On the other hand, if Arsenal win, you’ll at least have the consolation of making a few quid. So there you go, a no-lose tip courtesy of AT.

Personally, I was delighted to see Arsenal slip up again on Saturday at the King Power Stadium. Although they did not play particularly badly, it was all so horribly predictable. Watching tactical dimwit Wenger’s automatons trying to thread eye-of-the-needle passes all afternoon to a 5’6” midget who doesn’t want to be at the club was so sadomasochistic.

Koscielny returned in defence to partner new boy Rob Holding, and because Arsenal kept a clean sheet Wenger told us what a great player he was. I supposed he’d have to be if he’s as good as someone that would have otherwise cost £55m.

Truth is, Holding had it easy. Leicester have been averaging less than a goal a game for about 6 months now. They’ve stopped creating chances since their opponents started sitting back and playing reverse psychology tactics. With no space round the back to hump their - albeit accurate – long ball passes, Claudio Rainieri’s men are becoming increasingly inefficient up front.

But defending Arsenal was very easy. They mopped up their tedious triangular passing patterns all day long, and The Foxes should have had a penalty in the last minute when Bellerin clumsily tripped the sprightly Ahmed Musa.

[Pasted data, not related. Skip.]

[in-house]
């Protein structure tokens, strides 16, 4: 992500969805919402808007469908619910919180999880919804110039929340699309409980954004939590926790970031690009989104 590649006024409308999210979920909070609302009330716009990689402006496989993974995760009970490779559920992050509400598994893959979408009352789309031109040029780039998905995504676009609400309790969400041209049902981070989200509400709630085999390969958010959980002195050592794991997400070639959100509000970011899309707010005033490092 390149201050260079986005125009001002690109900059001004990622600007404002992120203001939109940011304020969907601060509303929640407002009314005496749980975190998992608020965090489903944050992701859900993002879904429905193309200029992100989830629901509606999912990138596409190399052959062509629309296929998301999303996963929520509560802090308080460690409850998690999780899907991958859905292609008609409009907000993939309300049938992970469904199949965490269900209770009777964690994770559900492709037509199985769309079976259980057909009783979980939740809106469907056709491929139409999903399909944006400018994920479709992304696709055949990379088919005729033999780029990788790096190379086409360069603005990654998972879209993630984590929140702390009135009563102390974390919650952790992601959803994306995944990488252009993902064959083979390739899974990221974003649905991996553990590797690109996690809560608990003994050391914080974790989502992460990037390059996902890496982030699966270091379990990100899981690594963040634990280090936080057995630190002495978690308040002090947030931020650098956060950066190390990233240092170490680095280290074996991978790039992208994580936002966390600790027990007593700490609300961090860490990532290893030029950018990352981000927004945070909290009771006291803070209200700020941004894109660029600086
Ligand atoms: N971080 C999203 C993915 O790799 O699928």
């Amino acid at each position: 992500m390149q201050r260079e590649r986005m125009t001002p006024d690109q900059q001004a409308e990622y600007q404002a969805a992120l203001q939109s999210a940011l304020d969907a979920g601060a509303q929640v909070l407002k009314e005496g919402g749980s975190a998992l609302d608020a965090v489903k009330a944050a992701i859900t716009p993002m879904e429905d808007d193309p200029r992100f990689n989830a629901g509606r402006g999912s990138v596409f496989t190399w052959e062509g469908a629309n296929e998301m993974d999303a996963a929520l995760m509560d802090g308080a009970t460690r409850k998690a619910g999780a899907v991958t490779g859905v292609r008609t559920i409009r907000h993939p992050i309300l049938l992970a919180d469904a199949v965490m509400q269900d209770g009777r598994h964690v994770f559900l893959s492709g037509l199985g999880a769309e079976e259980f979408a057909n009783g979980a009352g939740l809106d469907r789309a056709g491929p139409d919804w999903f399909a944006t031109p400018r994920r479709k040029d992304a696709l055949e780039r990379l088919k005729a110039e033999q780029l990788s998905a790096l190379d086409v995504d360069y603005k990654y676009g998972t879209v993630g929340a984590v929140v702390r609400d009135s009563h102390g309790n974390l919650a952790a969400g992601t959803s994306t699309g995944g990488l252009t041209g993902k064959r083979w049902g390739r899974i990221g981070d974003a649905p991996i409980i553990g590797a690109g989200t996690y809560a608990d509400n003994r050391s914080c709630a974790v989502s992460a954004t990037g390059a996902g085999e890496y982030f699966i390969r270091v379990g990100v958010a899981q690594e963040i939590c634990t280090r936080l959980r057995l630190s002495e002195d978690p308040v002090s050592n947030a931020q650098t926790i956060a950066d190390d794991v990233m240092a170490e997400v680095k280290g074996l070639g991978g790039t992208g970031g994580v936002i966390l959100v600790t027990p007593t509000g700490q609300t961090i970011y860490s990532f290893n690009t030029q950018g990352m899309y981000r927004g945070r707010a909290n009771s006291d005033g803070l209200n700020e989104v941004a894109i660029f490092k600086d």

Five minutes from time, the away fans vociferously chanted “Wenger out”. This is not good news for Wenger. Unless he challenges for the title, every single draw and defeat will be met by jeers and cat calls that will get louder and louder as another season of ennui, misery and failure becomes ever more apparent.

Alexis Sanchez is fed up and losing hope. He’s a nice guy who wants out but is too professional to do anything other than express his displeasure by storming off the pitch like a petulant nephew. Ozil looked the picture of boredom sitting on the bench. His vacant expression was that of player who knows he’s wasting his time playing for a braindead old goat that’s completely lost his marbles.

If Wenger stays, I’m fairly certain both players will be gone this time next year. If Wenger goes, they might stay if a big-name manager gives them a reason to be enthusiastic about playing for Arsenal ever again. But Gazidis is utterly fucking hopeless, and more likely to bring in slop than Klopp.

Anyway, I’m enjoying Wenger’s misery for now, even though it will likely end soon with a run of victories that mean nothing.

Second game in and Man Utd, Man City and Chelsea are already 5 points ahead of Arsenal. One wonders if the Gunners will move above any of them from this point onwards. Arsenal only won 5 games out of 20 against the top 10 PL teams last season. Two of those wins were against Champions Leicester and the Gunners drew twice against Liverpool, so they’re already doing worse than last season against teams expected to finish in the upper half of the table.

I enjoyed watching Wenger squirming like a constipated owl in his post-match press conference. God he hates every second of it – he loathes talking to ‘Dickensian’ English journos after nausing up his day job. How dare they have the temerity to sit opposite him and open their flap, tip toeing round his bursitis ego yet afraid to challenge him in case they’re ejected from their hot seat quicker than a Gazidis wrist wank.